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 Functional Assessment of Urinary Neuro-biogenic Amines—A COMPREHENSIVE GUIDE

levels may affect artery resistance (va-

soconstriction) and serotonin signaling.

Inhibitory effects of serotonin may be

potentiated by tryptamine. Clinically,

trace amines are generally considered

sympathomimetic (they mimic the ac-

tion of sympathetic nerve stimulation),

they may affect vasoconstriction and

blood pressure. In large, supra-physio-

logic doses, the effects of trace amines

are similar to amphetamines.



tryptamine levels or defi-

cient trace amine functions may be as-

sociated with some depressive disorders.

Aromatic amino acid decarboxylase

(AADC) metabolizes tyrosine, tryp-

tophan into the trace amines tyramine

and tryptamine. Activation of mono-

amine neurotransmitter receptors (via

receptor agonists or electrical stimula-

tion) decreases AADC activity and trace

amine levels. Reserpine may deplete

CNS levels of trace amines. Multiple

studies demonstrate that loss of neurons

in specific brain areas or loss of specific

types of neurons may result in decreased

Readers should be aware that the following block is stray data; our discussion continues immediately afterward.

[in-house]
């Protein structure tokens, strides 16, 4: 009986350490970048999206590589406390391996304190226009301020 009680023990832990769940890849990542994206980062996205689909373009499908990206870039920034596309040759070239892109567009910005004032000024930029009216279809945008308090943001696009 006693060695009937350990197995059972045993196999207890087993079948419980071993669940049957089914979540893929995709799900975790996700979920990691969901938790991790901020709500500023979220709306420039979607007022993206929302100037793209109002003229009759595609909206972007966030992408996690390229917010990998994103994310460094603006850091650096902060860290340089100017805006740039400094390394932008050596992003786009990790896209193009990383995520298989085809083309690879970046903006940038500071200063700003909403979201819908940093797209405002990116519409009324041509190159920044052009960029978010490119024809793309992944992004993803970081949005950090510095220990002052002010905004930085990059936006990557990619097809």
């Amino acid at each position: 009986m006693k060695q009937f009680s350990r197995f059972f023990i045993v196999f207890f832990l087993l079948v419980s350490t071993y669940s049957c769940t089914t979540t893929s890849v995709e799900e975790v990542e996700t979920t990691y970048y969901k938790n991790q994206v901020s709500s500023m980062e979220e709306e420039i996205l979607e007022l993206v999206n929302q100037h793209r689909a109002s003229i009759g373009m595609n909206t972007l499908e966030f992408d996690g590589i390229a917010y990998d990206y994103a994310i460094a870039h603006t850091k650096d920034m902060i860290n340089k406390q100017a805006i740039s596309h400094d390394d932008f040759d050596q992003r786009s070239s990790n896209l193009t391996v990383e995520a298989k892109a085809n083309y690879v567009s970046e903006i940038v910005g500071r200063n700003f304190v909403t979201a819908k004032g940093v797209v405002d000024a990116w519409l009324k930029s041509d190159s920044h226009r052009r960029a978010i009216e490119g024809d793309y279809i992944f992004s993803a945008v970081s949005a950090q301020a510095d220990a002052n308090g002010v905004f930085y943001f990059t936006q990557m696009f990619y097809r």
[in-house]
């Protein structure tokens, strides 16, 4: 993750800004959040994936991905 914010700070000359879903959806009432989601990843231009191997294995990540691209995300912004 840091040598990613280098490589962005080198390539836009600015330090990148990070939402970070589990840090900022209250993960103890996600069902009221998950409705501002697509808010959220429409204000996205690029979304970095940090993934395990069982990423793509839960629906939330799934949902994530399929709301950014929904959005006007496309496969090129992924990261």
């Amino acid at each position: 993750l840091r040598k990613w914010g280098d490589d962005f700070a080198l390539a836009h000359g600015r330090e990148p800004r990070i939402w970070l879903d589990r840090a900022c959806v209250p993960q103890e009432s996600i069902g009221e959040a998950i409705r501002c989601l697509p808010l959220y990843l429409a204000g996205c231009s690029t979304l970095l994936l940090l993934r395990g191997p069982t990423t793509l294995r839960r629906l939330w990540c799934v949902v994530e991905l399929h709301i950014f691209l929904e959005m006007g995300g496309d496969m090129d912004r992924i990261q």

trace amine levels. Loss of D-neurons

containing AADC has been associated

with some forms of schizophrenia. The

function of both trace amine–associat-

ed receptors (TAARs) and the level of

trace amines are thought to contribute

to altered brain activity. Low levels of

tryptamine may result if the level of

the precursor amino acid tryptophan is



tryptamine and increased

AADC activity have been associat-

ed with some forms of schizophrenia.

Increases inAADC activity may increase

trace amine levels, without affecting lev-

els of monoamine neurotransmitters.

Decreased monoamine neurotransmit-

ter receptor activation (receptor antag-

onists, neurotransmitter depletion) may

result in an increase in AADC activity

and increased trace amine levels. Urinary

tryptamine levels seem to correlate with

symptom severity in schizophrenia.

Methylated tryptamines may also play

a role in the development of schizo-

phrenia. Methylated tryptamines, such

as N,N-dimethyltryptamine (DMT),

are produced within the body, and may

have hallucinogenic effects.

Trace amines may be generated in

the gastrointestinal tract by protein-fer-

menting gut bacteria after a protein-rich

meal, and they may be found in a variety

of foods as the result of food spoilage or

deliberate fermentation. Dietary trace

amines are usually metabolized quick-

ly by MAO enzymes. Elevated levels of

trace amines may occur due to phenyl-

ketonuria, ergot poisoning or the use of

MAO inhibitors.

Synthesis and Metabolism: